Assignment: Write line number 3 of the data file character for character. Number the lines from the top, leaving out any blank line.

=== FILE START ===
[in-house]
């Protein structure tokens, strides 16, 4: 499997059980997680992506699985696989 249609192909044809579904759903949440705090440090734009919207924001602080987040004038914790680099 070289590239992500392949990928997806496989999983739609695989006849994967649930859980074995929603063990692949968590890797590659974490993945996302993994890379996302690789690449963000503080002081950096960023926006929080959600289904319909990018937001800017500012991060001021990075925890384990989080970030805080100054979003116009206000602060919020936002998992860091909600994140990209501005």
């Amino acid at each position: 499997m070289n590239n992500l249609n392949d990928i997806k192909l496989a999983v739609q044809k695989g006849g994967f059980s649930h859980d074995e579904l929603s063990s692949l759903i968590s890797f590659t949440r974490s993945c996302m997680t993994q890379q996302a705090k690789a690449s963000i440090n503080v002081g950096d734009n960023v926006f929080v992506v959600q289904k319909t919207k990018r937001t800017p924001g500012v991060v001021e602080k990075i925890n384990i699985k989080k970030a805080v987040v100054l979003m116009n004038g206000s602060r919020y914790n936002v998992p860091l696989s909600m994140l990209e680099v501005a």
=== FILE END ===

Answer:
């Amino acid at each position: 499997m070289n590239n992500l249609n392949d990928i997806k192909l496989a999983v739609q044809k695989g006849g994967f059980s649930h859980d074995e579904l929603s063990s692949l759903i968590s890797f590659t949440r974490s993945c996302m997680t993994q890379q996302a705090k690789a690449s963000i440090n503080v002081g950096d734009n960023v926006f929080v992506v959600q289904k319909t919207k990018r937001t800017p924001g500012v991060v001021e602080k990075i925890n384990i699985k989080k970030a805080v987040v100054l979003m116009n004038g206000s602060r919020y914790n936002v998992p860091l696989s909600m994140l990209e680099v501005a």